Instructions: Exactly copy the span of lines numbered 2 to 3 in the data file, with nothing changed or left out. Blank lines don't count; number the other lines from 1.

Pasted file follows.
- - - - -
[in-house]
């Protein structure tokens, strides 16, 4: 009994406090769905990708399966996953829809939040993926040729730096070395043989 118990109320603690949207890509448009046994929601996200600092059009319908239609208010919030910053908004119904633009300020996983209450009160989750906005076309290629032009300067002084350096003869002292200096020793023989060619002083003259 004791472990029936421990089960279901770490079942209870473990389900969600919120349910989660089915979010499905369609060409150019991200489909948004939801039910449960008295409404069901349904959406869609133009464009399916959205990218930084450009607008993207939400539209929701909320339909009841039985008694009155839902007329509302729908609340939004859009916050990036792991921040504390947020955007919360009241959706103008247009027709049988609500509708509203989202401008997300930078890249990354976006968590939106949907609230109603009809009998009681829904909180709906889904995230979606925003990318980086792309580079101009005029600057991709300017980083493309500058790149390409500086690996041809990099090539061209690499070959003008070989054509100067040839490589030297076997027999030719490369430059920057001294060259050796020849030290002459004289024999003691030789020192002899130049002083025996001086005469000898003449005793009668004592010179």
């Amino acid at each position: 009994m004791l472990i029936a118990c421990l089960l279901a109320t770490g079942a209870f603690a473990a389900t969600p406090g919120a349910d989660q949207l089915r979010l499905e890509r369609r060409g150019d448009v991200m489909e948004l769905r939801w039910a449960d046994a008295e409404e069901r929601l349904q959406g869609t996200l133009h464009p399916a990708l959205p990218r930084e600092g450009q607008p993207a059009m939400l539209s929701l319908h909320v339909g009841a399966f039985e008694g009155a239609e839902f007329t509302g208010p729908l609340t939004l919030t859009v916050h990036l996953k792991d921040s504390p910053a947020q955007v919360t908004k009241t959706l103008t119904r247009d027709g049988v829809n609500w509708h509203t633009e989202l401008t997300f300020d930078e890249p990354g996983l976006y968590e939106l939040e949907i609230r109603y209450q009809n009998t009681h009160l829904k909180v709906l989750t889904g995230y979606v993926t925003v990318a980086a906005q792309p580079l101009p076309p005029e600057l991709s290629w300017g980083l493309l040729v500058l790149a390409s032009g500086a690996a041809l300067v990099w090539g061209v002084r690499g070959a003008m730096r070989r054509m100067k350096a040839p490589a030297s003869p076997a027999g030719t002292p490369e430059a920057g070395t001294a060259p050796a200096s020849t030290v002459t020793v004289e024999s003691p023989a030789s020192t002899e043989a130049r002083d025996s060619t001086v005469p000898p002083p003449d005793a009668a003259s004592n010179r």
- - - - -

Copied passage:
């Protein structure tokens, strides 16, 4: 009994406090769905990708399966996953829809939040993926040729730096070395043989 118990109320603690949207890509448009046994929601996200600092059009319908239609208010919030910053908004119904633009300020996983209450009160989750906005076309290629032009300067002084350096003869002292200096020793023989060619002083003259 004791472990029936421990089960279901770490079942209870473990389900969600919120349910989660089915979010499905369609060409150019991200489909948004939801039910449960008295409404069901349904959406869609133009464009399916959205990218930084450009607008993207939400539209929701909320339909009841039985008694009155839902007329509302729908609340939004859009916050990036792991921040504390947020955007919360009241959706103008247009027709049988609500509708509203989202401008997300930078890249990354976006968590939106949907609230109603009809009998009681829904909180709906889904995230979606925003990318980086792309580079101009005029600057991709300017980083493309500058790149390409500086690996041809990099090539061209690499070959003008070989054509100067040839490589030297076997027999030719490369430059920057001294060259050796020849030290002459004289024999003691030789020192002899130049002083025996001086005469000898003449005793009668004592010179």
């Amino acid at each position: 009994m004791l472990i029936a118990c421990l089960l279901a109320t770490g079942a209870f603690a473990a389900t969600p406090g919120a349910d989660q949207l089915r979010l499905e890509r369609r060409g150019d448009v991200m489909e948004l769905r939801w039910a449960d046994a008295e409404e069901r929601l349904q959406g869609t996200l133009h464009p399916a990708l959205p990218r930084e600092g450009q607008p993207a059009m939400l539209s929701l319908h909320v339909g009841a399966f039985e008694g009155a239609e839902f007329t509302g208010p729908l609340t939004l919030t859009v916050h990036l996953k792991d921040s504390p910053a947020q955007v919360t908004k009241t959706l103008t119904r247009d027709g049988v829809n609500w509708h509203t633009e989202l401008t997300f300020d930078e890249p990354g996983l976006y968590e939106l939040e949907i609230r109603y209450q009809n009998t009681h009160l829904k909180v709906l989750t889904g995230y979606v993926t925003v990318a980086a906005q792309p580079l101009p076309p005029e600057l991709s290629w300017g980083l493309l040729v500058l790149a390409s032009g500086a690996a041809l300067v990099w090539g061209v002084r690499g070959a003008m730096r070989r054509m100067k350096a040839p490589a030297s003869p076997a027999g030719t002292p490369e430059a920057g070395t001294a060259p050796a200096s020849t030290v002459t020793v004289e024999s003691p023989a030789s020192t002899e043989a130049r002083d025996s060619t001086v005469p000898p002083p003449d005793a009668a003259s004592n010179r």